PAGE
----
How to Stay Safe and Avoid Cycling Accidents

a bicycle lane on a city street

Many of us learned to ride a bicycle at an early age and continue to ride as the years go by. It is a great form of exercise and one of the fastest-growing transportation modes in Toronto, according to the city’s website.

The City of Toronto has pledged to grow, expand and enhance the cycling network and provide a safe and dedicated space for cyclists with the aim of protecting vulnerable road users.

However, while a bike provides a fun and economical way to get around, cycling can at the same time be dangerous. According to Statistics Canada, 890 cyclists died in Canada between 2006 and 2017, an average of 74 deaths per year. Collisions with a vehicle resulted in 73 per cent of those fatalities. As well, it is estimated that 7,500 cyclists are seriously injured each year and as many as 70,000 others are treated in hospital emergency rooms for cycling-related injuries.

If you have been hurt while cycling, let our dedicated team of personal injury lawyers work with you to get the right compensation and support for the physical, emotional, and mental trauma caused by someone else’s negligence.

The Cycling Boom.

Bicycle sales shot up during the COVID-19 pandemic due to heightened anxiety over public transportation.

Many Canadian cities set up temporary bike lanes in response to commuters’ fears of becoming infected by the coronavirus while on buses, trains or in rideshares. In Toronto, the city approved 25 kilometres of temporary lanes with advocates calling for them to be made permanent and expanded. A StatsCan survey at the time reported that more people biked or walked to work than used public transit.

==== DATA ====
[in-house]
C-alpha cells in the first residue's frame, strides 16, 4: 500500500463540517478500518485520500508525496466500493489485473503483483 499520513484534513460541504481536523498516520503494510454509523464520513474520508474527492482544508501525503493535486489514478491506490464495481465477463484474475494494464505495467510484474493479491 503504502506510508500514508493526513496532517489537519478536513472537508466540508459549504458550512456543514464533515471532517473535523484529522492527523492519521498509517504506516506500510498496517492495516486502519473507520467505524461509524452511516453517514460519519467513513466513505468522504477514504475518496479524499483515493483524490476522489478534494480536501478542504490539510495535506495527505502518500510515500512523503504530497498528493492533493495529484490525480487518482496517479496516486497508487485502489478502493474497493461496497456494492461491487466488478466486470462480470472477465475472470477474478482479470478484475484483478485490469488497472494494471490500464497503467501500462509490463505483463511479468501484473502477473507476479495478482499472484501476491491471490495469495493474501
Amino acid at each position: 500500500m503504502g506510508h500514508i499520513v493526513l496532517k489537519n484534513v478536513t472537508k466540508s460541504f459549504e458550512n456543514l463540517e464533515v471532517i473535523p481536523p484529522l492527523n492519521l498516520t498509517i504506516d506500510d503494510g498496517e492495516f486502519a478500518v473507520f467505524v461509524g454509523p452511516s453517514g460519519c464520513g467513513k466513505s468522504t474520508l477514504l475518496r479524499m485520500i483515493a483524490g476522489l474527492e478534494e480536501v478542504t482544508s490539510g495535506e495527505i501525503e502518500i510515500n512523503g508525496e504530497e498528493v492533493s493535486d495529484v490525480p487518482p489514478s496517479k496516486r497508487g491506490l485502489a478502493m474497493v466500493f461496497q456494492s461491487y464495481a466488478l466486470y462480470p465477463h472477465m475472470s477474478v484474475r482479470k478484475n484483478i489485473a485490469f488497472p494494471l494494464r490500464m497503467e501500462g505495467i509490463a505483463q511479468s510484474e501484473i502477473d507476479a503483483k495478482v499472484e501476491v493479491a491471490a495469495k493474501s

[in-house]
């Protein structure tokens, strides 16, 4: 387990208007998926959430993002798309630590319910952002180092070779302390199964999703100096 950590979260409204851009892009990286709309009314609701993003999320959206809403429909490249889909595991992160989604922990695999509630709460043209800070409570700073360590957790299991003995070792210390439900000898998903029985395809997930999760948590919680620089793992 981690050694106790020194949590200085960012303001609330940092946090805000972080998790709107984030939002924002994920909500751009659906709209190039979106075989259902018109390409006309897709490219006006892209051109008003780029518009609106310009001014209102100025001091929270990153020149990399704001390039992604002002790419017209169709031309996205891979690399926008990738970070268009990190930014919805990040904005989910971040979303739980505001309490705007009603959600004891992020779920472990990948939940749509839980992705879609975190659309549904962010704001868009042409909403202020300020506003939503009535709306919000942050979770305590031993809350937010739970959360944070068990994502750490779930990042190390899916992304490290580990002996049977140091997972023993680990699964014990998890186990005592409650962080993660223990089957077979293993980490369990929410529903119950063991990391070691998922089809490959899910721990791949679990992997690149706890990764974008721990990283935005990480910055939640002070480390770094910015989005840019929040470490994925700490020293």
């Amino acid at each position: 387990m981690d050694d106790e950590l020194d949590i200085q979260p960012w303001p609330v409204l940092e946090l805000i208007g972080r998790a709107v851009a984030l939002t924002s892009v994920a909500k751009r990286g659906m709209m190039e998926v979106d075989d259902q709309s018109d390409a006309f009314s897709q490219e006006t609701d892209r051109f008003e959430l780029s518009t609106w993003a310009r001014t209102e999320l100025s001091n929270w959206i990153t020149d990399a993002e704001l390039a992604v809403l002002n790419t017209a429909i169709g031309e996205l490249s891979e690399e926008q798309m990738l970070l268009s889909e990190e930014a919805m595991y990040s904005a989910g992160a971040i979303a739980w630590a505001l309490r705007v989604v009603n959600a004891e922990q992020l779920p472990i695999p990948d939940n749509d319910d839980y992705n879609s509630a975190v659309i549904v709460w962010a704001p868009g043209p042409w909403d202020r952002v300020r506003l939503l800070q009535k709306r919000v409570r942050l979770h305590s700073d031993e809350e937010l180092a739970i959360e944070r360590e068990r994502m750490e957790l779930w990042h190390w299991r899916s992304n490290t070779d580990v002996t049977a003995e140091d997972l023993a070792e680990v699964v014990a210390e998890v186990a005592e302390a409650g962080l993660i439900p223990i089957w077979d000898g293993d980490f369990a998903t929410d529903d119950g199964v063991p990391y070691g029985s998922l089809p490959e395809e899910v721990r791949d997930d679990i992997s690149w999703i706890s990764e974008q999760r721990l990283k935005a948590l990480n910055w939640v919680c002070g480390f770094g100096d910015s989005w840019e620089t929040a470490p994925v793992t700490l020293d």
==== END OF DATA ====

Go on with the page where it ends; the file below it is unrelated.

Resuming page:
The switch to bicycles was seen as beneficial from a public health perspective, since physical activity can improve physical and mental health, thereby preventing a host of chronic diseases while reducing the burden on our health-care system.

Cycling is also touted as a good way to lower your carbon footprint, noise pollution and traffic congestion.

Distracted Driving on the Rise.

However, with more people now working remotely, there has been a return to pre-pandemic traffic levels with our emergence from the shadow of COVID-19. Worse, roads have become deadlier, according to some reports.

Insurance Business states there has been a rise in distracted driving, collisions and fatalities since the pandemic. Technology use, and driving while stressed or while sleep-deprived, has become more commonplace, it reports.

“Post pandemic driving habits are getting more dangerous,” Joan Woodward, the president of insurance provider Travelers Institute, told Insurance Business. “People are navigating their cars as if the streets were barren during lockdown, proving that unsafe driving habits are a hard cycle to break.”

A Travelers Canada survey found an increase in accidents because of inattention “with 30 per cent of drivers saying they have been involved in an accident due to their own distractions – a 50 per cent increase from 2022.”